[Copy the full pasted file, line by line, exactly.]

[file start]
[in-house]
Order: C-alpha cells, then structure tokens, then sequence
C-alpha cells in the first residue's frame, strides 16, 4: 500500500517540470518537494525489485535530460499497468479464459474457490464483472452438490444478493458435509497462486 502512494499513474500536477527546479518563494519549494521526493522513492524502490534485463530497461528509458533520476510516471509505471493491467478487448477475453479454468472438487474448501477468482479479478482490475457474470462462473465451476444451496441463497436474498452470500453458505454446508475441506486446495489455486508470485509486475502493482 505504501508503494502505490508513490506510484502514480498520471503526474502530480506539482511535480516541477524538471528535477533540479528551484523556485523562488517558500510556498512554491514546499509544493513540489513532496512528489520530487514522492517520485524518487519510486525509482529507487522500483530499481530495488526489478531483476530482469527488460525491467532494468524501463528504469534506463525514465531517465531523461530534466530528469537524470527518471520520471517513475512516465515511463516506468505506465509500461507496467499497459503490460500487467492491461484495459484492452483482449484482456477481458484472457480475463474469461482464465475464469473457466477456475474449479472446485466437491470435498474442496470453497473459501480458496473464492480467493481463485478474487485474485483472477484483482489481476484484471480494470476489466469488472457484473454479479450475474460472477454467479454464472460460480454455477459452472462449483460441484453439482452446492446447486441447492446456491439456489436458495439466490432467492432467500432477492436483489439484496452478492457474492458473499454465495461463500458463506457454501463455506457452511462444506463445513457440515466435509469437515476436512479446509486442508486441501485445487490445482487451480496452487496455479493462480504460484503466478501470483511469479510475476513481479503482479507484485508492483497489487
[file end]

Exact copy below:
[in-house]
Order: C-alpha cells, then structure tokens, then sequence
C-alpha cells in the first residue's frame, strides 16, 4: 500500500517540470518537494525489485535530460499497468479464459474457490464483472452438490444478493458435509497462486 502512494499513474500536477527546479518563494519549494521526493522513492524502490534485463530497461528509458533520476510516471509505471493491467478487448477475453479454468472438487474448501477468482479479478482490475457474470462462473465451476444451496441463497436474498452470500453458505454446508475441506486446495489455486508470485509486475502493482 505504501508503494502505490508513490506510484502514480498520471503526474502530480506539482511535480516541477524538471528535477533540479528551484523556485523562488517558500510556498512554491514546499509544493513540489513532496512528489520530487514522492517520485524518487519510486525509482529507487522500483530499481530495488526489478531483476530482469527488460525491467532494468524501463528504469534506463525514465531517465531523461530534466530528469537524470527518471520520471517513475512516465515511463516506468505506465509500461507496467499497459503490460500487467492491461484495459484492452483482449484482456477481458484472457480475463474469461482464465475464469473457466477456475474449479472446485466437491470435498474442496470453497473459501480458496473464492480467493481463485478474487485474485483472477484483482489481476484484471480494470476489466469488472457484473454479479450475474460472477454467479454464472460460480454455477459452472462449483460441484453439482452446492446447486441447492446456491439456489436458495439466490432467492432467500432477492436483489439484496452478492457474492458473499454465495461463500458463506457454501463455506457452511462444506463445513457440515466435509469437515476436512479446509486442508486441501485445487490445482487451480496452487496455479493462480504460484503466478501470483511469479510475476513481479503482479507484485508492483497489487